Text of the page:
School of Geography
The School of Geography is one of the largest and most successful in Britain. We have over thirty-five academic staff with a wide range of academic interests and a long history of academic and applied research. The School’s international reputation for its research was recognised in the last (2001) HEFCE Research Assessment Exercise with the award of a prestigious 5 rating. We were also rated as ‘Excellent’ in the last Teaching Quality Assessment Exercise.
Excellent facilities for research are available within the School including extensive computing and GIS facilities, well-equipped and staffed physical geography science laboratories, a large map collection and a growing availability of on-line and digital information through our Geographical Resources Unit. In addition postgraduates benefit from the facilities provided by one of Britain’s leading universities. Close contacts exist with many industrial, commercial and public sector organisations. The School also maintains an active research seminar series. Drawing on the combined resources of the department, faculties and the University we are able to offer a broad-based and expert programme of research training, approved by the relevant Research Councils (ESRC and NERC), in both human and physical geography. In human geography our Masters programme was awarded the important ‘Research Training’ status by the ESRC in 2002, identifying it as an approved route to PhD research.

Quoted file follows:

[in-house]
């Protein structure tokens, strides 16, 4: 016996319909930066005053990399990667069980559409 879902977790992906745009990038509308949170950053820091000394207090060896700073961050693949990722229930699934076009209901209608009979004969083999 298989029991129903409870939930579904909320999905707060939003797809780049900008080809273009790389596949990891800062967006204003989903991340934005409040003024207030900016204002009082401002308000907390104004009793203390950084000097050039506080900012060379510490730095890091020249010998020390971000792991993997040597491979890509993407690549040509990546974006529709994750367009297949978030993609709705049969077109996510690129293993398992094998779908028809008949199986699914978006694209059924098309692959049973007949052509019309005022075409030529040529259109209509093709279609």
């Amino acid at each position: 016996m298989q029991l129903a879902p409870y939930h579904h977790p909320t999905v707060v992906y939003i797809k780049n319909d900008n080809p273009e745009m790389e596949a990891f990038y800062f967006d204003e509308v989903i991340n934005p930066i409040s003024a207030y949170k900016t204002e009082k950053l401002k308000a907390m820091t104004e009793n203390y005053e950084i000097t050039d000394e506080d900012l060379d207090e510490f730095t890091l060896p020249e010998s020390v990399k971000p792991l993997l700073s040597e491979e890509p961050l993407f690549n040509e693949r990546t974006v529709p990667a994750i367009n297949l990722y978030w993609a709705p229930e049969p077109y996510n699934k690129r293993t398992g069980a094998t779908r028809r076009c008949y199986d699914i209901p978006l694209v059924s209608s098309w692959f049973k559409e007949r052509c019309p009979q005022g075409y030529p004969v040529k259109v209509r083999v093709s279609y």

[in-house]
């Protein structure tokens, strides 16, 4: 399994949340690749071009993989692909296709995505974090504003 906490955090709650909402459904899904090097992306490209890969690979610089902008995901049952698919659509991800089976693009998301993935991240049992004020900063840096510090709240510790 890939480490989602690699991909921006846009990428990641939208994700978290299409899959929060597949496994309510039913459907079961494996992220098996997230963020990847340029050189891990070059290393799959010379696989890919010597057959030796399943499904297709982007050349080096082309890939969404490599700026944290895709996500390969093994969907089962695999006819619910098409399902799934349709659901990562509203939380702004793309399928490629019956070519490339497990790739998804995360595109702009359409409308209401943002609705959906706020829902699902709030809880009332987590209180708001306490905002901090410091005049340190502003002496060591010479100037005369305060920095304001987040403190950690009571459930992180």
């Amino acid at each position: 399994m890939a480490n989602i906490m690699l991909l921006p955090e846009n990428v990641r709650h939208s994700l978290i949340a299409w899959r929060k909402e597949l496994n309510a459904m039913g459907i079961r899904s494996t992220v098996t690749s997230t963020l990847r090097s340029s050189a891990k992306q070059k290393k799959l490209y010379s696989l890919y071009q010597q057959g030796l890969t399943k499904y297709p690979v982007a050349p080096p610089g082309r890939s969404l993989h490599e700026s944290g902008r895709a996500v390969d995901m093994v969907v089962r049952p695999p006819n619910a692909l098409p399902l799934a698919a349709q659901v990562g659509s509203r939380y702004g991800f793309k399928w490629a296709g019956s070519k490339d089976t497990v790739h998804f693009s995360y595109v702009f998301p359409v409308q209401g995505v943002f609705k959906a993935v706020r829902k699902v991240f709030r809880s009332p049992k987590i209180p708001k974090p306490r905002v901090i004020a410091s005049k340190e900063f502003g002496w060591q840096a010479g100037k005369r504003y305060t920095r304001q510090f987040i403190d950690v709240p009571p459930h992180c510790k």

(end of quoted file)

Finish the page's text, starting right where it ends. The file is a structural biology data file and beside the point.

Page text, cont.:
Over the past few years we have established a record as one of the most successful Geography departments in Britain for attracting NERC and ESRC funding, both for research and research studentships, including CASE awards.
In addition to specialist geographical training and education we provide facilities for training in fields such as project management, teaching and learning, presentation skills and computing.
What you study
Across the programme as a whole, a wide range of assessment methods will be used to enable students to demonstrate their knowledge and skills in a variety of ways.
The assessment methods for any individual student might include unseen examinations, essays (of varying length depending on their relative weight within a module), projects, reports, presentations or computer-based practical work.
The taught course elements of the MSc and Diploma are made up of 120 credits of compulsory and optional 15 credit modules covering all the key aspects of GIS and their application within physical geogrpahy and environmental science. These include training in GIS concepts and theory, GIS methods, data models and data management, applications and limitations of GIS.
In addition, the MSc students undertake a disseration worth 60 credits designed to provide research training and individual study into a specific topic.
This brings the total number of credits to the 180 required by the University for the award of a taught Masters degree.